Trump: Iowa Could Be My "Mistake"

Donald Trump, left, and Roger Ailes
Illustration by: Matt Collins

The billionaire New York real estate developer now appears to consider his skipping the Fox News GOP debate a miscalculation in his populist run for the White House.

Donald Trump rarely admits he’s wrong. But he seemed to do just that, saying his decision to skip the Fox News Republican debate cost him a win in Iowa.

“I think it could have been the debate,” Trump said during a press conference in Milford, N.H., late Tuesday ahead of next week’s primary in the state. “I think some people were disappointed I didn’t go [to] the debate.”

The billionaire New York real estate developer led the polls ahead of the Iowa contest, despite pulling out of the Jan. 28 debate because of his Twitter-fueled feud with Fox News anchor Megyn Kelly and the network’s chairman, Roger Ailes. Trump now appears to be considering that a miscalculation in his populist run for the White House.

His second-place finish to Texas Sen. Ted Cruz surprised political analysts, as did him squeaking by a surging Florida Sen. Marco Rubio, who came in third. (A Des Moines Register/Bloomberg Politics poll on Jan. 30 found Trump leading Cruz by five points.) Trump is still seen as the top contender to win next week’s New Hampshire primary.

Though Trump has persisted in his familiar rantings against the press — complaining to his nearly 6 million Twitter followers about the media’s “unfair treatment” of his “longshot, great finish in Iowa” — he may be toning down his attacks on top-rated Fox News. He appears to have taken a first step toward an attempted detente when he reached out to Ailes in an early-morning phone call after the debate. A person familiar with the call told The Hollywood Reporter that the conversation was short, yet cordial — but provided no other details about what was said.

Still, that doesn’t mean Trump isn’t continuing his Fox News assault. Asked during the New Hampshire press conference about holding a highly publicized fundraiser at the same time as the Fox debate, Trump said, “If I had to do it again, I would do the exact same thing.”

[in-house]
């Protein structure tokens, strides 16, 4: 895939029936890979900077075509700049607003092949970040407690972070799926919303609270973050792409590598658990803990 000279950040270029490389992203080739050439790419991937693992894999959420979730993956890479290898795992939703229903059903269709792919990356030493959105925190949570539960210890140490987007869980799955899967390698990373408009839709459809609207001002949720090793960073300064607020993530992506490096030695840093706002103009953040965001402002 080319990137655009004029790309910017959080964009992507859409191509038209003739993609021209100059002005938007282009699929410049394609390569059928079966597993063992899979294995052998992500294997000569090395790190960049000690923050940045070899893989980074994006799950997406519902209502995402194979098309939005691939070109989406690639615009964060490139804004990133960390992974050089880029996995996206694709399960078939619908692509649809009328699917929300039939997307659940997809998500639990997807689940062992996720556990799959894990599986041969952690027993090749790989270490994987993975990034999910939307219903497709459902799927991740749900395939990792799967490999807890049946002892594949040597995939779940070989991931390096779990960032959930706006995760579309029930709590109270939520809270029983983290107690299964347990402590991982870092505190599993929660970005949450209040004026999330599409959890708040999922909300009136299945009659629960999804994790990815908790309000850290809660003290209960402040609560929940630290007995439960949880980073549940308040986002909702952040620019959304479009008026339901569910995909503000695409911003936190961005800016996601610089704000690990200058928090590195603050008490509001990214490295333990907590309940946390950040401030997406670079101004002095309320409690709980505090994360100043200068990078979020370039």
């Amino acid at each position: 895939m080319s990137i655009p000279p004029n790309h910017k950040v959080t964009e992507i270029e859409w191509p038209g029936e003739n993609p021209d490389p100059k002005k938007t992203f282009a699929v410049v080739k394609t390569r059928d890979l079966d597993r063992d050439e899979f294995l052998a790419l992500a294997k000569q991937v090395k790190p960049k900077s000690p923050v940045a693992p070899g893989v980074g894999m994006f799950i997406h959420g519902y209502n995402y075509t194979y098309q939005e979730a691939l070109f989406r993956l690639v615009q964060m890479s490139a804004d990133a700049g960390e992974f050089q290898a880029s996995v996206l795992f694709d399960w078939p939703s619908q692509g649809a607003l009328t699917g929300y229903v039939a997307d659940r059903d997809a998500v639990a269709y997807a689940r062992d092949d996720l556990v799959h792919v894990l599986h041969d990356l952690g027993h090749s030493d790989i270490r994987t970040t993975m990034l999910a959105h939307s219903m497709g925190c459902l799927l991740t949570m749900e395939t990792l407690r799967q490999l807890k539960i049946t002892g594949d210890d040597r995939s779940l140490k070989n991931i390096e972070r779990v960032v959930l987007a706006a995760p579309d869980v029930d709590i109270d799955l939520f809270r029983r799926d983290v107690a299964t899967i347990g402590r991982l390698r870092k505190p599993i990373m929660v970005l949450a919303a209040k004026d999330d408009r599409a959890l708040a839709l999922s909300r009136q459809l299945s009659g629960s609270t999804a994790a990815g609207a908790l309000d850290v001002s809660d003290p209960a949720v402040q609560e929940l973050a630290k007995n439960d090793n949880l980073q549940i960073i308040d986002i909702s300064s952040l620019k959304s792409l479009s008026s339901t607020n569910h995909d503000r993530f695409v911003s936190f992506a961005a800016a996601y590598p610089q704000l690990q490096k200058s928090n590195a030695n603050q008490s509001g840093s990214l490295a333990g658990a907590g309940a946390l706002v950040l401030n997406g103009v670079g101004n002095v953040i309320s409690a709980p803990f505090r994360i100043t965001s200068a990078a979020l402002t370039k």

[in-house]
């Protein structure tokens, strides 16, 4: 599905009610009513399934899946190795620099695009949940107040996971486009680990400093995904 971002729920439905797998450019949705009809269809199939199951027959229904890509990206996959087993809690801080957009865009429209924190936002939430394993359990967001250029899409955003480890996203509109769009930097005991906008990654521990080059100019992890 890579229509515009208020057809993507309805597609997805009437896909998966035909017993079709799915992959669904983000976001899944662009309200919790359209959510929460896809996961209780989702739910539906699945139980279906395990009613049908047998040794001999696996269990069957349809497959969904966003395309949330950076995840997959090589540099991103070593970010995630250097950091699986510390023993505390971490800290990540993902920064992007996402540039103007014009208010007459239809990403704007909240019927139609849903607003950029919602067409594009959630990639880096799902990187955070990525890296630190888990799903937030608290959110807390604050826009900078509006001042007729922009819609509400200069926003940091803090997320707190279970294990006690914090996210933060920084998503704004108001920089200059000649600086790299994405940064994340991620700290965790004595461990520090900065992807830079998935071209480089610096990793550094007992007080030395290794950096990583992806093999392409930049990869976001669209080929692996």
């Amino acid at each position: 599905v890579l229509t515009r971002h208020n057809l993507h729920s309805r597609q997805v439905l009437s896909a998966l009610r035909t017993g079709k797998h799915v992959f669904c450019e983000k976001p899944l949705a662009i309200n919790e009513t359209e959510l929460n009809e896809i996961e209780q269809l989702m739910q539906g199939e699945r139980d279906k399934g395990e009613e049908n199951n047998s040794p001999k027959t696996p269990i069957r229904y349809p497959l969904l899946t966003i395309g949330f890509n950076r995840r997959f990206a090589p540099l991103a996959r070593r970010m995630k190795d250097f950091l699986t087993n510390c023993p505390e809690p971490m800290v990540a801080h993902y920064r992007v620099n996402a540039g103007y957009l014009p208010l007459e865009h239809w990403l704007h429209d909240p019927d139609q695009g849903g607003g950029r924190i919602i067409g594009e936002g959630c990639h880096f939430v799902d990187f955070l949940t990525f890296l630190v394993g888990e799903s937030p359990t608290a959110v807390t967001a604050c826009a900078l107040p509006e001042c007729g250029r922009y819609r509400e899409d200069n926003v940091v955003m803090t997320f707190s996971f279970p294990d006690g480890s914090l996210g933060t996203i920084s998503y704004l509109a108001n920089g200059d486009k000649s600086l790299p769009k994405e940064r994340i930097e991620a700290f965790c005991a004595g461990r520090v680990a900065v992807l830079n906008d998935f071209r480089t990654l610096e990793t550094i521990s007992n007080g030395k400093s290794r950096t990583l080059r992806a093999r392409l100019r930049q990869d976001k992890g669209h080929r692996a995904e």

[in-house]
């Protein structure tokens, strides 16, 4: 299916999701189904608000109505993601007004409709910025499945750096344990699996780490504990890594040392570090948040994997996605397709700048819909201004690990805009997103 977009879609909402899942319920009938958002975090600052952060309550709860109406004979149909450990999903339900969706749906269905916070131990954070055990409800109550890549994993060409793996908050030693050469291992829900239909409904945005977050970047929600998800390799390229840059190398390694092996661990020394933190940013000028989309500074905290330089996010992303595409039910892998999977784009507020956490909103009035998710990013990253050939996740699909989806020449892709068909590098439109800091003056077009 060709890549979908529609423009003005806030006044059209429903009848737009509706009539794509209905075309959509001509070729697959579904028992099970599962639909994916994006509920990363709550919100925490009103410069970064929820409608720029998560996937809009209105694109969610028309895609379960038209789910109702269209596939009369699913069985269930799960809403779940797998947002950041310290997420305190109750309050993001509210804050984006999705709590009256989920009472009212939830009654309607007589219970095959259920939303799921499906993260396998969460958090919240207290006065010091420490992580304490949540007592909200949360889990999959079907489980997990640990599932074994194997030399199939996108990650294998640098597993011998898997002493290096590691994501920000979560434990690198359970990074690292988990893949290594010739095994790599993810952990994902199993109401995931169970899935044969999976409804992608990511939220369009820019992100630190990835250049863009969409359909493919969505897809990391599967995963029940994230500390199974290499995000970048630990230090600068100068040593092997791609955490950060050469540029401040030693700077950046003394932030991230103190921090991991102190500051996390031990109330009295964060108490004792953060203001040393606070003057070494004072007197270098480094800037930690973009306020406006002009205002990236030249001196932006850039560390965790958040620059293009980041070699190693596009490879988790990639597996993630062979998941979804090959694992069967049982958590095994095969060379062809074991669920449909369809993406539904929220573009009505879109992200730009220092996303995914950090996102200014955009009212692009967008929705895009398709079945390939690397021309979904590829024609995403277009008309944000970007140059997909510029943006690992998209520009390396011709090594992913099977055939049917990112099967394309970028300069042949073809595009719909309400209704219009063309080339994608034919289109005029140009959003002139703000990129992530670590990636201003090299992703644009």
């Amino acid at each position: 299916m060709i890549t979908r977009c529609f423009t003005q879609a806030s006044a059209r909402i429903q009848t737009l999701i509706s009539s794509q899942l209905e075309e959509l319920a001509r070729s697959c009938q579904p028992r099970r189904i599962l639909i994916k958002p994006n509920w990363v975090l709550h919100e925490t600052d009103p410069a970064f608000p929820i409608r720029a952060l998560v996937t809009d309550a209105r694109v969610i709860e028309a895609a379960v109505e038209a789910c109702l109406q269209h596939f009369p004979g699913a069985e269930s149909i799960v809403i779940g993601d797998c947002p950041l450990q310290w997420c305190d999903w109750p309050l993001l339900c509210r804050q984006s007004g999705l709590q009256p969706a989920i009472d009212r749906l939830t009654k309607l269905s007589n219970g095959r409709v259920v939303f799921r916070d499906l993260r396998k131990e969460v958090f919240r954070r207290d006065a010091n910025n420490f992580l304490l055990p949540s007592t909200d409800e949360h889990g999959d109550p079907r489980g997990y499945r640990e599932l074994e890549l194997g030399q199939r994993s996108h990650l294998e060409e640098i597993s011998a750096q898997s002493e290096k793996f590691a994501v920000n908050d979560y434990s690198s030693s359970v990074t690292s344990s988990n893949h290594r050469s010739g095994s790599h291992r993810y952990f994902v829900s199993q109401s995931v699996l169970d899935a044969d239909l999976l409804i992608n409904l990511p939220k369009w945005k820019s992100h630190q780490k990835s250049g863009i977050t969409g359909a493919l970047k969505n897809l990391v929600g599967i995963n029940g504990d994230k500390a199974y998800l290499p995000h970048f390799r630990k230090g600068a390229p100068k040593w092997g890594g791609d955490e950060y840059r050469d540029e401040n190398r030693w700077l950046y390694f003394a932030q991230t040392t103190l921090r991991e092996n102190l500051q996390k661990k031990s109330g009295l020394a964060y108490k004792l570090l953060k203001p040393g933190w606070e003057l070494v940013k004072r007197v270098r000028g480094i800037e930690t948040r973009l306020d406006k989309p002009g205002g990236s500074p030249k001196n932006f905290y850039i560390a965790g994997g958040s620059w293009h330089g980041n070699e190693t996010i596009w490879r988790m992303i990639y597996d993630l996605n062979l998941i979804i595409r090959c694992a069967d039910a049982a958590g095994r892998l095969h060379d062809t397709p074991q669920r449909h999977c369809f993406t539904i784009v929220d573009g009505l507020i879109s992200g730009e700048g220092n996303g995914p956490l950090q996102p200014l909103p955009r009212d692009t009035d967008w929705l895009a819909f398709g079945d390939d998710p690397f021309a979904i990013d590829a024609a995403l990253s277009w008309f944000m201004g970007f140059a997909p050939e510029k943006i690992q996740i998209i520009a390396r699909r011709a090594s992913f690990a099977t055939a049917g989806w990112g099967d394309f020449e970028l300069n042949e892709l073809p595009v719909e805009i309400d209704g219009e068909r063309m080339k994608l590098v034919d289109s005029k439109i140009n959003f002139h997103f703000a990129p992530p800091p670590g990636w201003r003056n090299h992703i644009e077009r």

A Fox News spokesperson said in a statement on Tuesday night: "Roger never wavered in his staunch support of Megyn — anyone who knows him understands that's exactly who he is. We're happy to let others make the decision about who won." 

Certainly Trump is not immune to the narrative in the wake of Iowa among political insiders, including several pundits on Fox News' caucus night coverage, that questioned the wisdom of his decision to ditch the debate.

"If Trump hurt himself by not debating, it's not because he dissed Fox, it's because he didn't debate," notes author and political correspondent Jeff Greenfield. "Voters just don't like arrogance beyond a certain point. Although, so far, they haven't seemed to mind Trump's bluster."

Indeed, Trump's hyperbolic campaign — one that he has waged on social media — has served him well. As he put it recently at a rally in Iowa: "I could stand in the middle of Fifth Avenue and shoot somebody, and I wouldn't lose voters."

He has upended the rules of political campaigning, running on the force of his personality and eliminating traditional media gatekeepers who in the past have molded the narrative.

"Without Twitter, I don't think Trump would be a viable candidate," says Nicco Mele, the former digital guru for Howard Dean's presidential campaign who now serves as the Wallis Annenberg chair at the USC Annenberg School of Journalism. "He essentially announced his candidacy on Twitter. He's used Twitter to really intensely control and dominate the media cycle. It's kind of a new world order for traditional media and the public with trying to understand what it means to be in a dialogue with the public."

But for all the ways social media has disrupted the political system, television remains a powerful force. And when the Republican race tightens, Trump might find that he increasingly needs the exposure that television affords. And if Trump remains a sought-after television news get — even while he is ubiquitous — Fox News also has considerable reach and influence.

The network's coverage of the Republican and Democratic caucuses in Iowa — anchored by Kelly and Bret Baier — peaked at more than 5 million viewers and averaged 3.4 million viewers for the night (from 8 p.m. to 2 a.m. ET). (CNN bested Fox News in the 25-to-54 demo, 1.2 million viewers compared with 928,000.)

In January, Fox News marked 14 consecutive years as the most watched cable news channel and finished the month as the No. 2 ad-supported cable network in primetime behind only ESPN.

Trump has assiduously courted the Fox News audience, appearing on the network more than 134 times since he kicked off his campaign in June. In fact, Trump made his 135th appearance on Fox News on Tuesday night when he appeared on Sean Hannity's program to discuss Iowa, New Hampshire and, briefly, his beef with Fox News.

As he looks ahead to the New Hampshire primary on Feb. 9, Trump is being Trump: “I love this place. I think I’m going to do great here.”

6 a.m.: An earlier version of this story incorrectly stated that Trump called Ailes after his loss in Iowa. In fact, Trump called Ailes after the network's Jan. 28 debate.

 
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